Sheet pan meals are a dream when you’re lazy, and I often am. There are endless options, they taste amazing, and they’re nutritious. I opted for lemon chicken and bacon-wrapped asparagus. Here’s what to do:
Preheat the oven to 350 degrees. Butterfly 1 chicken breast and pound down so it’s an even thickness throughout. Place on the baking sheet. Drizzle with olive oil and season with salt and lemon pepper. Wrap 2 bundles of asparagus stalks in slices of raw bacon. Place on the baking sheet with the chicken. Drizzle with olive oil and season with salt, pepper, and garlic. Bake for 25 minutes.
I love sheet pan meals. Simple, quick, delicious. I see more in my future.
I love a good scone, the problem is most scones aren’t good. Scones often turn out dense and dry, which is incredibly unappetizing. If your first encounter with a scone was at a hotel continental breakfast, you probably aren’t a fan. But when scones are the right texture and don’t leave your mouth akin to the Sahara, they’re a delectable pastry. When I found a recipe for blueberry scones in the America’s Test Kitchen cookbook that purportedly solves the aforementioned problems, I knew I had to try it.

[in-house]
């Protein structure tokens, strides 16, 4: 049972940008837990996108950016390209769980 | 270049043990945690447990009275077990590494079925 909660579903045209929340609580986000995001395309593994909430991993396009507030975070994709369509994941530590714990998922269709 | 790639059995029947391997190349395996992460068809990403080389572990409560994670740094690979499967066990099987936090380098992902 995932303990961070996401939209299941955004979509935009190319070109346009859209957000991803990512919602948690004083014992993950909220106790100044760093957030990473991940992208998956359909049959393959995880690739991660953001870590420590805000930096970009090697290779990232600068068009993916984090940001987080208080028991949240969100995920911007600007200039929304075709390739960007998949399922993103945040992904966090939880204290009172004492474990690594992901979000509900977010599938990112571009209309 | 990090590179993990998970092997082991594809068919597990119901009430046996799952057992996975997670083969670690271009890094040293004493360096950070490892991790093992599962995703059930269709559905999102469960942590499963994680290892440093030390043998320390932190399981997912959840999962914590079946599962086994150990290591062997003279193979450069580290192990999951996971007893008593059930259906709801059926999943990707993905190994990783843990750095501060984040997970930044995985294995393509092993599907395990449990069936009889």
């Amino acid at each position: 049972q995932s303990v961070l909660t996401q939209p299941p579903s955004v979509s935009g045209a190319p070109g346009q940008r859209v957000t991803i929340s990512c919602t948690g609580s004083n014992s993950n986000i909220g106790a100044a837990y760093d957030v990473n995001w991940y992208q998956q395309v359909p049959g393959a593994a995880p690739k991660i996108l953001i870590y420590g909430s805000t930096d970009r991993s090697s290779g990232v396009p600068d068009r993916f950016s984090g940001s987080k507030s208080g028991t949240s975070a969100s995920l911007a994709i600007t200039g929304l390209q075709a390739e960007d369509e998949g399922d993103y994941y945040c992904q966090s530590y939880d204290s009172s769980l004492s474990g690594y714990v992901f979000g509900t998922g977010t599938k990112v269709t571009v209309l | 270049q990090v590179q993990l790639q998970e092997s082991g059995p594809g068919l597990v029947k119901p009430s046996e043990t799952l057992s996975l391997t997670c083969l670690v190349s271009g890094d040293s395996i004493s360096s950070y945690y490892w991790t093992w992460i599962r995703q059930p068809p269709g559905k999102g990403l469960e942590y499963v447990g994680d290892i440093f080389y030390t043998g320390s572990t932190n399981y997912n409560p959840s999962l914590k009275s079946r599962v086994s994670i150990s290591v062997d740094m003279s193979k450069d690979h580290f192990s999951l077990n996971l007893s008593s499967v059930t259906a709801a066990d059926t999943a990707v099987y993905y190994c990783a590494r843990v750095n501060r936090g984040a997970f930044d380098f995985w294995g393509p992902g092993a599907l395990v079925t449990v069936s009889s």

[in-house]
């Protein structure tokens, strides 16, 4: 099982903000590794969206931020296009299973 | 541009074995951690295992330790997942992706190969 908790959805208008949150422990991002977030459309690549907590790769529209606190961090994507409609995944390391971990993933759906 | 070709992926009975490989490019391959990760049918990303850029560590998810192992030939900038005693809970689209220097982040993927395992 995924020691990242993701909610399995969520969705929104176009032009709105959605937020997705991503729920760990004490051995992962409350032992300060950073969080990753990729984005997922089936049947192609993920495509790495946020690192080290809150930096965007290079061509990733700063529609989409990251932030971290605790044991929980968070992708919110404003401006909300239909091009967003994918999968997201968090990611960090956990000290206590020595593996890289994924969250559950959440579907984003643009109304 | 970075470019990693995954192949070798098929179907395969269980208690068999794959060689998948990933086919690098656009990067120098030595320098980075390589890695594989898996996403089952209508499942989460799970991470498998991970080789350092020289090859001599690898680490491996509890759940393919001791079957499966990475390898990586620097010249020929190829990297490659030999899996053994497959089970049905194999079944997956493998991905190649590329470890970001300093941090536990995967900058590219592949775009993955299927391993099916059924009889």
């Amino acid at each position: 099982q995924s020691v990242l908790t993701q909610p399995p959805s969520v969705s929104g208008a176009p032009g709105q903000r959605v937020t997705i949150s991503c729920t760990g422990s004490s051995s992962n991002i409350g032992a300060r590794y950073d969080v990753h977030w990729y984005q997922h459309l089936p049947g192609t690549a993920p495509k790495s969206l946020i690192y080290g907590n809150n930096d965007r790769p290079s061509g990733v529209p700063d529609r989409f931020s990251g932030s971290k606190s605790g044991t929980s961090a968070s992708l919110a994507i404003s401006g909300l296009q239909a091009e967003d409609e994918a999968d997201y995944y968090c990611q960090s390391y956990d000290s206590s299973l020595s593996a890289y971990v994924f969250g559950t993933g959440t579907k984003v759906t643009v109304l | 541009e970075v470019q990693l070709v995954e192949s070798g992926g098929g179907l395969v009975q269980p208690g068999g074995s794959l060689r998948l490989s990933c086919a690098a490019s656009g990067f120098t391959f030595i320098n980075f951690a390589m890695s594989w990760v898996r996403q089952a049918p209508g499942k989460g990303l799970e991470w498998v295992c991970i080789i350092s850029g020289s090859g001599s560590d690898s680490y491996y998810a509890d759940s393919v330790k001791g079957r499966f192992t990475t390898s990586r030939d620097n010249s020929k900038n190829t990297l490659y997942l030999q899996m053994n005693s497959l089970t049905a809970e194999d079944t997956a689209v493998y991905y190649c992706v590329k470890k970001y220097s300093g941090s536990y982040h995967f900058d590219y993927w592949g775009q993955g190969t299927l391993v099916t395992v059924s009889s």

Whenever I read a baking recipe, I compare its difficulty level to other goods I’ve made. The last pastry I baked was a croissant (read about it here), and upon my first read of the scones recipe, it was apparent that they’d be much easier and much less time consuming to bake – and I was correct. Only a couple steps were tedious; most were quick and painless.
When baking scones (according to this recipe), everything must be cold or frozen, including the kitchen. Seriously. The recipe calls for a cold kitchen and includes a contingency plan should your kitchen be hot and humid, so I turned my thermostat way down and froze most of the day. The sacrifices I make for scones! I was also sure freeze butter well in advance. 24 hours in advance, to be specific. Like I said, everything must be cold.
In a parka and snow pants to endure the arctic temperatures of my apartment, I began. I sifted through the blueberries to find the smallest fruits of the batch. I did a thorough job choosing as the alternative is to cut larger berries into small pieces, and for some reason that sounds very unappealing. Once I had enough berries, I began grating the butter.